The judiciary of Iowa is a branch of the Government of Iowa that interprets and applies the laws of Iowa, to ensure equal justice under law, and to provide a mechanism for dispute resolution. Article V of the Constitution of the State of Iowa defines the judiciary as comprising a Supreme Court, district courts, and any inferior courts established by the General Assembly.
The Iowa Supreme Court is the highest court in the U.S. state of Iowa. As constitutional head of the Iowa Judicial Branch, the Court is composed of a Chief Justice and six Associate Justices.
The Court holds its regular sessions in Des Moines in the Iowa Judicial Branch Building located at 1111 East Court Avenue on the state Capitol grounds just south of the Iowa State Capitol.
The seven-member Iowa Supreme Court has many important responsibilities.The Court is the "court of last resort" or the highest court in the Iowa state court system. Its opinions are binding on all other Iowa state courts.
The Iowa Supreme Court has the sole power to admit persons to practice as attorneys in the courts of Iowa, to prescribe rules to supervise attorney conduct, and to discipline attorneys.
The Court is responsible for promulgating rules of procedure and practice used throughout the state courts.
The Iowa Supreme Court has supervisory and administrative control over the judicial branch and over all judicial officers and court employees.
Justices are appointed by the governor from a list of nominees submitted by the State Judicial Nominating Commission. A justice serves an initial term of office that is one year after appointment and until January 1 following the next judicial retention election after expiration of such year. The regular term of office of justices retained at election is eight years. A justice must retire upon reaching the age of 72. The justices elect the chief justice.
Iowa District Courts are the state trial courts of general jurisdiction in the U.S. state of Iowa.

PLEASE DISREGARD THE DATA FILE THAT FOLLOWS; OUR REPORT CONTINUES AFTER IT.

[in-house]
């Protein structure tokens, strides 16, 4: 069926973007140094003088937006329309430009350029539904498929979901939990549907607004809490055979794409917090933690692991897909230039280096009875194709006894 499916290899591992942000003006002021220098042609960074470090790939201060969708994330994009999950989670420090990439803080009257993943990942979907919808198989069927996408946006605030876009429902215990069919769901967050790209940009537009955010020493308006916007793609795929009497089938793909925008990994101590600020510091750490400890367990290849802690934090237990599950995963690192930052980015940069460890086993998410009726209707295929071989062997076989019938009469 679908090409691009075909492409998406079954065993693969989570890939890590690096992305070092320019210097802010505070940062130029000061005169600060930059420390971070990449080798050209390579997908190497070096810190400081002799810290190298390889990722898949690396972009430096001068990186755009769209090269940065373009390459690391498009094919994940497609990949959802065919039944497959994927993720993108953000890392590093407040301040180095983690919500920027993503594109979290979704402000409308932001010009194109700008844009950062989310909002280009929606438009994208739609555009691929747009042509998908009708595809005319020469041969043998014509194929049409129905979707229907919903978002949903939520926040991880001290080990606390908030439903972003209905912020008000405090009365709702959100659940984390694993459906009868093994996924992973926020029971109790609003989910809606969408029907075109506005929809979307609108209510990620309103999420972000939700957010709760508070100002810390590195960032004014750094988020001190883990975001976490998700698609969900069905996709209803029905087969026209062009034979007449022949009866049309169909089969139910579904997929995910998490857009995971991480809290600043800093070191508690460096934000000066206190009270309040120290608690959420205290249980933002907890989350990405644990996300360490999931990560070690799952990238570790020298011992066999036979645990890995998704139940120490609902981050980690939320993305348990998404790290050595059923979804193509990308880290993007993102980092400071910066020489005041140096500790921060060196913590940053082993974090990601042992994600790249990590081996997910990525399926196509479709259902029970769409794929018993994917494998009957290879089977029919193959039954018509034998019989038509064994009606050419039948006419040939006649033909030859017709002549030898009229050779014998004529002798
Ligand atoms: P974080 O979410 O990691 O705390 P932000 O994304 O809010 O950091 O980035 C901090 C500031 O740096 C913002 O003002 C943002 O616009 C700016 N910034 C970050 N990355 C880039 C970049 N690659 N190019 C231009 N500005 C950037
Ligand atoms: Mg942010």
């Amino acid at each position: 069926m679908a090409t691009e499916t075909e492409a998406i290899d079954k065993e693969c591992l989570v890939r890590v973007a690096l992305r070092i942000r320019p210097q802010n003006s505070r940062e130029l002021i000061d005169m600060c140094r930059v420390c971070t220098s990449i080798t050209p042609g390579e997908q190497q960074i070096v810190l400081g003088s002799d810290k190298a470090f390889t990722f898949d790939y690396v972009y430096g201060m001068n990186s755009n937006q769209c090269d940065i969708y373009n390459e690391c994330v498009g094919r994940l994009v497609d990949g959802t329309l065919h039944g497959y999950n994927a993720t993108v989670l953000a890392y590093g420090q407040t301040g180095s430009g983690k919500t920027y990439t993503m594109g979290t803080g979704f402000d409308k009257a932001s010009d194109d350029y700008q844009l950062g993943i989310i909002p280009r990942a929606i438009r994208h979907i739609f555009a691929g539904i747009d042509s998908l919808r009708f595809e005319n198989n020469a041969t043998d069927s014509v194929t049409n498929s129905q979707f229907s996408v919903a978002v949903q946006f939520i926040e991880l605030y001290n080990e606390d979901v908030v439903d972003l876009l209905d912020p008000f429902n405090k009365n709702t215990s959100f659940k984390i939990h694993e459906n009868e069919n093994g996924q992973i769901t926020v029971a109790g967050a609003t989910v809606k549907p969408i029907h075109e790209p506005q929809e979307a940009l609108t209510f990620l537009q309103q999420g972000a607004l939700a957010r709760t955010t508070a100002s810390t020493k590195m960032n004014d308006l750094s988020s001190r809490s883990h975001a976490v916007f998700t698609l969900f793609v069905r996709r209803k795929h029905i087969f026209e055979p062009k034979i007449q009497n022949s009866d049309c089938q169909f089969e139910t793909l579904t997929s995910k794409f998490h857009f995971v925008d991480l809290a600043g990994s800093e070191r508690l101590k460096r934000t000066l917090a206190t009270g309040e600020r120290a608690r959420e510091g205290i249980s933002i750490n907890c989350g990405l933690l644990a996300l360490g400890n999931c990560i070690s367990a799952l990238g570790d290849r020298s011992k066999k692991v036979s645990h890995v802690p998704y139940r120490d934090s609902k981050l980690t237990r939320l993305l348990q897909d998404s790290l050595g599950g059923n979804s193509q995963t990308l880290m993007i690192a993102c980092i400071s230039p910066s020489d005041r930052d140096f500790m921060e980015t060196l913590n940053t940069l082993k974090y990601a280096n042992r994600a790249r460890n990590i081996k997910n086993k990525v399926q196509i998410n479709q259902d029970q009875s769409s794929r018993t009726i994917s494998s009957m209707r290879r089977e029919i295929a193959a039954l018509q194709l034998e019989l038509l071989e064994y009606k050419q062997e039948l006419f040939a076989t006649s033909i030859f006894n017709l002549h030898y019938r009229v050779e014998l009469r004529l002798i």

They have original jurisdiction in civil cases with any amount in controversy; felony criminal cases, domestic relations, family law, and cases involving minors (including adoption, dependency, juvenile delinquency, and probate cases.)
District judges have the authority to hear any case within the district. Felony criminal cases, adoptions, state administration issues, and many other matters come before these judges. These judges are appointed by the governor, from a list of nominees from a state nominating commission. The term for a district judge is six years.
Lower courts are also established as subsidiary to the District Courts.
Associate juvenile judges only have jurisdiction over juvenile court matters.
Associate probate judges have limited jurisdiction to probate cases.
Judicial magistrates primarily serve their home county and have jurisdiction over simple misdemeanors, local infractions, and small claims.
District associate judges have the same jurisdiction as judicial magistrates, with additional authority to hear more serious misdemeanors, civil suits up to $10,000, and certain juvenile cases.
There are 8 judicial districts, each encompassing five or more of Iowa's 99 counties.